BEIJING/TOKYO (Reuters) - Japan on Monday freed the crew of a Chinese fishing boat detained last week in disputed waters, but held onto the captain at the center of a territorial rift between the two neighbors.
China demanded Japan release captain Zhan Qixiong after the 14 crew took a charter flight from the southern Japanese island of Ishigaki to the southeastern Chinese coastal city of Fuzhou, China’s official Xinhua news agency said. The fishing boat is also on its way back to China.
A spokesman at the prosecutors’ office on Ishigaki said Zhan was still being held after a court approved extending his detention on Friday. Prosecutors can hold him for up to 20 days while deciding whether to take legal action after his boat collided with two Japanese coast guard ships.
China’s Foreign Ministry said that was not good enough.
“Currently, the Japanese side continues to illegally detain the Chinese fishing boat captain, and China again strongly urges Japan to immediately release him,” spokeswoman Jiang Yu said in a statement on the ministry’s website (www.mfa.gov.cn).
Japanese Prime Minister Naoto Kan appeared to strike a conciliatory note.
Asked what message he wanted to send to China, Kan told reporters: “It is necessary for both Japan and China to make an effort to securely advance our strategic, mutually beneficial ties.”
The row over the seized fishing boat has given an emotive focus to a long-running dispute between Beijing and Tokyo over who owns a group of islets in the East China Sea, called Diaoyu in China and Senkaku in Japan. Taiwan also claims the islands.
Wang Guohua, one of the released fishermen, told Xinhua that they had done nothing wrong as the Diaoyu islands were Chinese.
“For generations, we have fished in those waters and so how could they seize us?” Xinhua quoted Wang as saying upon his arrival back in China.
A major escalation in the dispute would not be in either Japanese or Chinese interests, said Takehiko Yamamoto, a professor at Tokyo’s Waseda University.
“Japan and China are two giants of the Asia-Pacific economy. It is difficult and unlikely for China to choose to link this dispute to economic issues and thus worsen bilateral trade ties,” he said. “The loss would be too great for both sides.”
But with potentially large oil and gas reserves near the islets, the territorial dispute will remain a stubborn problem.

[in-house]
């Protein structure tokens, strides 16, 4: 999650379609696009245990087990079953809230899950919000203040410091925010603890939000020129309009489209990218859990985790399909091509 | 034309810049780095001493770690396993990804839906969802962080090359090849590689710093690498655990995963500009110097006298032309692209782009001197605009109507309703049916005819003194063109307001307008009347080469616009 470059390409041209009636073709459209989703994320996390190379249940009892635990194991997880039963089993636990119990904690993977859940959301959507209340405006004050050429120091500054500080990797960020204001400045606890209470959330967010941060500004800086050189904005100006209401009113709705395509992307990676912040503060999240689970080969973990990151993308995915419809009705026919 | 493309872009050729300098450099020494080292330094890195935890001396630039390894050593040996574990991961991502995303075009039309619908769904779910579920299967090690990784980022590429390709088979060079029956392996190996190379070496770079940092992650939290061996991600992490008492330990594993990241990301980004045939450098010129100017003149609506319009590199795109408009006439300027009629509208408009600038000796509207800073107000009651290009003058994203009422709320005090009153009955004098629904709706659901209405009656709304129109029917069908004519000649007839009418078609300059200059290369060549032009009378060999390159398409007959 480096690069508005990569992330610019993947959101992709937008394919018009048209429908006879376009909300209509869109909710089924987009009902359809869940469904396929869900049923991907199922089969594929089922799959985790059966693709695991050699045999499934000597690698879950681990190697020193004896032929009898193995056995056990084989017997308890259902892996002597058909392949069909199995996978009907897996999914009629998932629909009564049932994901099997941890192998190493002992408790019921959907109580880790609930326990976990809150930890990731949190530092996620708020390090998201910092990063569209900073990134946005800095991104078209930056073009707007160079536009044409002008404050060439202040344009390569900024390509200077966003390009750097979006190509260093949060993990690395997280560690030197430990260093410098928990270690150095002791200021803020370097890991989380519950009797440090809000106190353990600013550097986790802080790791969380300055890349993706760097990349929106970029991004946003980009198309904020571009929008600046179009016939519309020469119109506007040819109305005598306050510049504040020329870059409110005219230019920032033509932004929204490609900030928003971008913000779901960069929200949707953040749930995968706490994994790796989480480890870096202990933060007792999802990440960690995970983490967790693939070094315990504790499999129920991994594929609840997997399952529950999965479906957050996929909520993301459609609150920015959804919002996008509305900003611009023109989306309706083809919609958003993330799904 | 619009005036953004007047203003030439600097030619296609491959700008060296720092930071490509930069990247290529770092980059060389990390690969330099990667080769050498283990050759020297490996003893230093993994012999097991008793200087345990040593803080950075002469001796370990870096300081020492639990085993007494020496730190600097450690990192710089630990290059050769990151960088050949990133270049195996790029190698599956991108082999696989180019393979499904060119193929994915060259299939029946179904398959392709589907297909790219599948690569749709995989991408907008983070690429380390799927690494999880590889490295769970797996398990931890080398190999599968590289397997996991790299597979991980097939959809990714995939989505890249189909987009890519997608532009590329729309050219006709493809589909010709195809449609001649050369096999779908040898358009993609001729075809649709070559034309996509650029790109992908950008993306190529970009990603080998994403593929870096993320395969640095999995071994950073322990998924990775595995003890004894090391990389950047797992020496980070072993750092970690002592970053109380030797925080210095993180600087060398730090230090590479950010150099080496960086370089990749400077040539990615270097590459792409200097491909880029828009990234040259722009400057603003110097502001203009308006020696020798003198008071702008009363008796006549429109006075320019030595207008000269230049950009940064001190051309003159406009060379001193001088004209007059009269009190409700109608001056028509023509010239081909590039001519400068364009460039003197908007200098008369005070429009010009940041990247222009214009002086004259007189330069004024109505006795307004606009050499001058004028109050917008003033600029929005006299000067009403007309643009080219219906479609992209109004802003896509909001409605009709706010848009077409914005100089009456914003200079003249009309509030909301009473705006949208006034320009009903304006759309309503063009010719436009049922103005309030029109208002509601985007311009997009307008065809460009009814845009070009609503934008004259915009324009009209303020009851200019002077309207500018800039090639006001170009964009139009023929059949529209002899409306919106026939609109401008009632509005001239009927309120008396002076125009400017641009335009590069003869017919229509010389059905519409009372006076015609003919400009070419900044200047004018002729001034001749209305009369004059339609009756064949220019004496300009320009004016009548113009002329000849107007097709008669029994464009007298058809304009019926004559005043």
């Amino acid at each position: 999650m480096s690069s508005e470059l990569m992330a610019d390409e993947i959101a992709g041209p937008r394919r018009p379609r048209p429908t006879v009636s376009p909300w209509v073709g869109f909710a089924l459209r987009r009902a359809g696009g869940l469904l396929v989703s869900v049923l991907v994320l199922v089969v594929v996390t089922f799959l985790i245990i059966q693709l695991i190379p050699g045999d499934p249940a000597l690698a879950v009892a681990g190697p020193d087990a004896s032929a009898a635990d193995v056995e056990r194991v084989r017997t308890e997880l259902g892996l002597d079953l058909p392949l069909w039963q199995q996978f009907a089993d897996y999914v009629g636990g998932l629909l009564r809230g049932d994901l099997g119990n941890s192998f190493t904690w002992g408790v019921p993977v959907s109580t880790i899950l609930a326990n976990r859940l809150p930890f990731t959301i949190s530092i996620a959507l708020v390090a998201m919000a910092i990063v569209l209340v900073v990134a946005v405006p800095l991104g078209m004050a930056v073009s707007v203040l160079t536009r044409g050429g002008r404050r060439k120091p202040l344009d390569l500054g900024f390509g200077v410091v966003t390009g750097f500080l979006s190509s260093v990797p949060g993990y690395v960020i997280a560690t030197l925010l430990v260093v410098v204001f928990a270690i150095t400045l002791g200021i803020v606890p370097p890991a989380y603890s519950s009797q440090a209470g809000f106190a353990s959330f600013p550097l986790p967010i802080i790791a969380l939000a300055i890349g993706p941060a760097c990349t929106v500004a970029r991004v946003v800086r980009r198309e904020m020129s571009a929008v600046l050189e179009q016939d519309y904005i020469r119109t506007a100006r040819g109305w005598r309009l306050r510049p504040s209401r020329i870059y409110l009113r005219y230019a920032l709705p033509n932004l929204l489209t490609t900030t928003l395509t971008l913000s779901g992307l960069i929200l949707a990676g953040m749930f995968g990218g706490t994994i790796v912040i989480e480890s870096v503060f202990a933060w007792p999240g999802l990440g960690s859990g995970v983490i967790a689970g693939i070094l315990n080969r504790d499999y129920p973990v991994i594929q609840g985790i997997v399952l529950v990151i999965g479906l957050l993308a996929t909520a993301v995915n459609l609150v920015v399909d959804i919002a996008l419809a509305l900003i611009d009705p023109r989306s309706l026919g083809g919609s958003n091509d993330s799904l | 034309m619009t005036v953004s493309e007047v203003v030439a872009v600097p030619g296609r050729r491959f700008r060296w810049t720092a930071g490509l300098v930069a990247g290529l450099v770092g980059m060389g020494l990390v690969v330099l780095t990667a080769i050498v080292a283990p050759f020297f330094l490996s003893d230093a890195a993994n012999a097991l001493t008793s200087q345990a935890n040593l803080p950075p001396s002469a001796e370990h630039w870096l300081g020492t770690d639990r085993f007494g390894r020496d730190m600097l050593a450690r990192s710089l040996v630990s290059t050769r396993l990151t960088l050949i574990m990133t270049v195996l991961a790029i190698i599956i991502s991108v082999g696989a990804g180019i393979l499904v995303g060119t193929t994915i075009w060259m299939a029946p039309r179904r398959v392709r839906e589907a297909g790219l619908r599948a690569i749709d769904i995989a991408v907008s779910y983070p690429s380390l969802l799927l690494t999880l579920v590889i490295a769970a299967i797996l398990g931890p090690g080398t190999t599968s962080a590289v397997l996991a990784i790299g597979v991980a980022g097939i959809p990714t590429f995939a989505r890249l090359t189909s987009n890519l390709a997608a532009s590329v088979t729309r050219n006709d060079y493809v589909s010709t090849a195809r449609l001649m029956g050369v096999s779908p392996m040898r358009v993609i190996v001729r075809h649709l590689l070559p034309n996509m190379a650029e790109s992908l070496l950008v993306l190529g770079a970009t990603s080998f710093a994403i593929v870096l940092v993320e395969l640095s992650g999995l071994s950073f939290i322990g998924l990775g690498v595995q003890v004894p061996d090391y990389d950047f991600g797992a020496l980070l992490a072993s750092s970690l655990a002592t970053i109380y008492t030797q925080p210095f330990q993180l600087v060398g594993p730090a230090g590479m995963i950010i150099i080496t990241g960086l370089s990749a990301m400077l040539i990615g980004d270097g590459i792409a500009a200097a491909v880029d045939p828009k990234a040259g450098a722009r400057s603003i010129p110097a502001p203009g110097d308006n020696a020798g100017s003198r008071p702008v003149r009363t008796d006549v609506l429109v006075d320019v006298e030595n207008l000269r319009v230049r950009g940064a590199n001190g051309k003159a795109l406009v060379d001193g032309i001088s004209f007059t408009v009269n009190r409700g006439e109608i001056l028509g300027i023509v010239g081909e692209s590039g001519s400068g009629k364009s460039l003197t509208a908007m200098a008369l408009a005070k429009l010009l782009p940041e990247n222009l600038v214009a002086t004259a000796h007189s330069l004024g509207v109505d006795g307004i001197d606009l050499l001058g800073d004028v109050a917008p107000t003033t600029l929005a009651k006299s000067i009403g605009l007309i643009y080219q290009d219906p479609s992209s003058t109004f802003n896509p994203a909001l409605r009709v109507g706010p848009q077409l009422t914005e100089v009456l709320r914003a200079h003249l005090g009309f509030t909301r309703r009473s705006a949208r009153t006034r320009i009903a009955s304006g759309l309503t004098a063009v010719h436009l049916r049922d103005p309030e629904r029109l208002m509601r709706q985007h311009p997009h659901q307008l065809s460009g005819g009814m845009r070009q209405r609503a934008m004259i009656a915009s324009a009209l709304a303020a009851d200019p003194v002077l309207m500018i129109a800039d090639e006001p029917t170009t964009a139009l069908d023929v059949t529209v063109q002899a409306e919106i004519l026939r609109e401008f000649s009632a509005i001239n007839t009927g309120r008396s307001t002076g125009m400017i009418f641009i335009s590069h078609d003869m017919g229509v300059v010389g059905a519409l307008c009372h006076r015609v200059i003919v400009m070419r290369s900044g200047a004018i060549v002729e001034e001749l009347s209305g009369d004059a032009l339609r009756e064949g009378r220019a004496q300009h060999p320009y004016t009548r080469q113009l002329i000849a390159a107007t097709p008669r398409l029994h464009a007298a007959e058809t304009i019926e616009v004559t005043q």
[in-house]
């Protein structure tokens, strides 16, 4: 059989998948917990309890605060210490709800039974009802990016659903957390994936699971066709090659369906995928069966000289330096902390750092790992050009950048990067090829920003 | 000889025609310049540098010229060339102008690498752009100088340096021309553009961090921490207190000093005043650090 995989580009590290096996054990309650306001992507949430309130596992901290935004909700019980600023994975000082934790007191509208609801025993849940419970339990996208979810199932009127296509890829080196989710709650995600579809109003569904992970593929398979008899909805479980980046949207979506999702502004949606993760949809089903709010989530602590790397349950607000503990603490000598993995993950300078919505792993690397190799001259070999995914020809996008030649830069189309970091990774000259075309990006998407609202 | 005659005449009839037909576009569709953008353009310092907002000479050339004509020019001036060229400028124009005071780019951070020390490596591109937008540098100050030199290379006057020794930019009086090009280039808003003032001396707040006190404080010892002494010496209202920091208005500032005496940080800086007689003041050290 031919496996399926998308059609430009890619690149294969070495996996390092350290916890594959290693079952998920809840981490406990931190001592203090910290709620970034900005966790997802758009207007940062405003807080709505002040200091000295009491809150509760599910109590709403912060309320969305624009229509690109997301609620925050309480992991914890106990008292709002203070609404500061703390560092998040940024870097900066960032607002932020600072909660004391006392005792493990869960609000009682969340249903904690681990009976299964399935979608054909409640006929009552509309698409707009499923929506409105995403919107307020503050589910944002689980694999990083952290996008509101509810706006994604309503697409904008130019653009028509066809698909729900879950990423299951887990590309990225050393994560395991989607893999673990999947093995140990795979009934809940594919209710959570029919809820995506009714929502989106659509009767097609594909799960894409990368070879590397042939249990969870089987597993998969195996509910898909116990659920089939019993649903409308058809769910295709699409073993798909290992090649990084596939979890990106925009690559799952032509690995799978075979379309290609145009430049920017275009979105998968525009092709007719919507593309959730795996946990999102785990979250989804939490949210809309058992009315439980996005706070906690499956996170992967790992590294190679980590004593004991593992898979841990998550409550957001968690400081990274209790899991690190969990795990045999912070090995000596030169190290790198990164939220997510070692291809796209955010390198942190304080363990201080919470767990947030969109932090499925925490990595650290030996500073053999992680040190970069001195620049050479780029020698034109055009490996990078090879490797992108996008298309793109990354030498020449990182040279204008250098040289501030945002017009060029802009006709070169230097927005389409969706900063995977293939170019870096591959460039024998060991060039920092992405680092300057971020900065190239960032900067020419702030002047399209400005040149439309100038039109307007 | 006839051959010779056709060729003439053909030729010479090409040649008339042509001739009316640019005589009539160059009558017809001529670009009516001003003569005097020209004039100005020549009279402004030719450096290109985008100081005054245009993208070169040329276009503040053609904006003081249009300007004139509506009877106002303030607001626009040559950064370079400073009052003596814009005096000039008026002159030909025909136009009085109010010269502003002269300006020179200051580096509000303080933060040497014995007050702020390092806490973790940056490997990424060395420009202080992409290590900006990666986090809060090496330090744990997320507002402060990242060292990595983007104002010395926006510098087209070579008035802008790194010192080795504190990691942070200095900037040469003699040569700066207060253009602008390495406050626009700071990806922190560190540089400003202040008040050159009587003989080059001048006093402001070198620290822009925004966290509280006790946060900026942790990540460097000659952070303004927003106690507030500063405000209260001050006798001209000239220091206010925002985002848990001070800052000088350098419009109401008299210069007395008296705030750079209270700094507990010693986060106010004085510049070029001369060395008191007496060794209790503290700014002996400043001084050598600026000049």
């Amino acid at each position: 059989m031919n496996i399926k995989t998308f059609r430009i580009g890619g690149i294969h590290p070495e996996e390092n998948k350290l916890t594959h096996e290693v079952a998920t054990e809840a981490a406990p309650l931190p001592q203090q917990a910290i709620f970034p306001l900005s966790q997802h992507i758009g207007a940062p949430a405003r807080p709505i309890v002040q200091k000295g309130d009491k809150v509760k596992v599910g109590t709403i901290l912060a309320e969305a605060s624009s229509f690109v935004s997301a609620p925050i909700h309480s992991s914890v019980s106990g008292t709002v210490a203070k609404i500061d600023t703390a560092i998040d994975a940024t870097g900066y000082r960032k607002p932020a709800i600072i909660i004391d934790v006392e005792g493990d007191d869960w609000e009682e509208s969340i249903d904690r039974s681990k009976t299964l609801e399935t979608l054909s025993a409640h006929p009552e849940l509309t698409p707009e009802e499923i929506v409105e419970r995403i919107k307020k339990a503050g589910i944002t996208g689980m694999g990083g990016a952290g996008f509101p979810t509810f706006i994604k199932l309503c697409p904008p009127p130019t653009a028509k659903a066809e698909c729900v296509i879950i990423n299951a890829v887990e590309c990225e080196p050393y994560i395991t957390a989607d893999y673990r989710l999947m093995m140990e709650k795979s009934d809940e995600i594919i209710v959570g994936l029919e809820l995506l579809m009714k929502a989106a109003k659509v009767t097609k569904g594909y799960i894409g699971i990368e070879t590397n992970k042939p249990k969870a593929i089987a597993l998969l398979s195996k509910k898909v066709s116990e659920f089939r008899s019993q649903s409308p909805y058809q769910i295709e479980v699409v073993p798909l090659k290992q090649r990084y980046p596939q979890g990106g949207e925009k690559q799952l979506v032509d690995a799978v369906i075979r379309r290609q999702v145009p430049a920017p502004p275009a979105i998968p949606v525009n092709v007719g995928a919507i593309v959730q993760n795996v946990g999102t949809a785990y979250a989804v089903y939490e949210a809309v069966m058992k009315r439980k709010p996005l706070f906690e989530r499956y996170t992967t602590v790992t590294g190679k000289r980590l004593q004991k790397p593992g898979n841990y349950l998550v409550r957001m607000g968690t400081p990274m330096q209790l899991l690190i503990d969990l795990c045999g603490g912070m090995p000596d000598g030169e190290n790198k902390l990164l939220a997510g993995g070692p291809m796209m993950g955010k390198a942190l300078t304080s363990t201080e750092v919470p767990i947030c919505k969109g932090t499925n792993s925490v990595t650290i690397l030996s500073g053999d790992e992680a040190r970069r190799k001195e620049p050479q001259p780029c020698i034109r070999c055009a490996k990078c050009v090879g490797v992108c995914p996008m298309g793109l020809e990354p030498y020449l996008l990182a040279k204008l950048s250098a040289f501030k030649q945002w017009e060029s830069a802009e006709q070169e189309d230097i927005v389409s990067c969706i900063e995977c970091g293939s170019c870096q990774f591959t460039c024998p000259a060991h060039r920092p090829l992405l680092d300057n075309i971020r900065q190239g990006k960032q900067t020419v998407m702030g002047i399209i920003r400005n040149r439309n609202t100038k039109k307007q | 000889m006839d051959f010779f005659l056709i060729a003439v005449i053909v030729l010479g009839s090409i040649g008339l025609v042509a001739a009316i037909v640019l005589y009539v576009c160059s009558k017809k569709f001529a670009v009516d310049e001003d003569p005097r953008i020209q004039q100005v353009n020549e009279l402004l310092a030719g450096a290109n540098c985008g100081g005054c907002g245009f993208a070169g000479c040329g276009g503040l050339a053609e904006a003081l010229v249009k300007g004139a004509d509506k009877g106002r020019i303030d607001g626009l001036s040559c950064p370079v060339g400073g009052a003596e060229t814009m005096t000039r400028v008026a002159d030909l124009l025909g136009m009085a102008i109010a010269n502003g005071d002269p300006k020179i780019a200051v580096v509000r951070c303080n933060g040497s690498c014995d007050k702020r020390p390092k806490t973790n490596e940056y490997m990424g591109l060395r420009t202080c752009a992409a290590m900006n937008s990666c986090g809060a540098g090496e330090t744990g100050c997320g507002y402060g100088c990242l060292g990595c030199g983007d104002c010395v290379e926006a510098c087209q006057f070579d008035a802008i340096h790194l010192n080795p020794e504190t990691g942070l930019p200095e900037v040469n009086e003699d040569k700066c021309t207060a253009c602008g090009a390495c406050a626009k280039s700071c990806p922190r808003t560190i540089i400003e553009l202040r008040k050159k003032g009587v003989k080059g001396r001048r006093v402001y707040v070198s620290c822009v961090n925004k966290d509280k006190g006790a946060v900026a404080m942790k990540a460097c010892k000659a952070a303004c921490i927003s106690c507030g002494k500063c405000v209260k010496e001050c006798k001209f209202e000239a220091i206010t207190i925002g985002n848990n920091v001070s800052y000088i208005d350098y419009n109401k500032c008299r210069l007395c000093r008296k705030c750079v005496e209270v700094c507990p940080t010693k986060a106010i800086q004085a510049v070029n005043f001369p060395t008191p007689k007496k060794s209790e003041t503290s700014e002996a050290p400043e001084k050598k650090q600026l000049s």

Chinese estimates peg reserves in the contested area of the East China Sea at nearly 17.5 trillion cubic feet of natural gas and over 20 million barrels of oil, according to U.S. data.
If these numbers are accurate, the gas reserves equal around 20 percent of China’s “proved” reserves -- reserves that can be recovered given current techniques.
Activists have tried arranging their own trips to the islands to assert the competing claims.
But Taiwan authorities stopped a boat from leaving port carrying nine activists from Taiwan, Hong Kong, Macau and mainland China headed to the islands. A second Taiwan boat with two activists on board, however, later headed for the islands without interference from the authorities.
Relations between Beijing and Tokyo have long been dogged by mutual distrust and Chinese bitterness over Japan’s occupation of much of China before and during World War Two.
China had summoned Japan’s ambassador four times to protest the detentions and warned Tokyo on Sunday against “misjudgments” in a case which has set back efforts to ease the distrust.
Japan appeared too preoccupied with a leadership election for the ruling party to decide on how to settle the issue, said Liu Jiangyong of Tsinghua University in Beijing.
“I don’t see it having a major impact on trade and economic relations. But if Japan drags this out for long after the outcome of the Democratic Party election, the repercussions could be more serious,” Liu said.
China last week called off planned talks with Japan over an undersea gas bed dispute in another part of the East China Sea after the seizure of the fishing boat.
Japan said on Monday it would ask China to hold talks on jointly developing gas fields in the East China Sea.
“Discussions are being held based on an agreement by leaders. Seeing this as important and dealing with this calmly, we will ask China to hold talks soon to build future-oriented relations,” Chief Cabinet Secretary Yoshito Sengoku told a news conference.
Additional reporting by Chris Buckley in Beijing, Yoko Nishikawa and Chisa Fujioka in Tokyo, Ralph Jennings in Taipei and Simon Webb in Singapore; Editing by Ron Popeski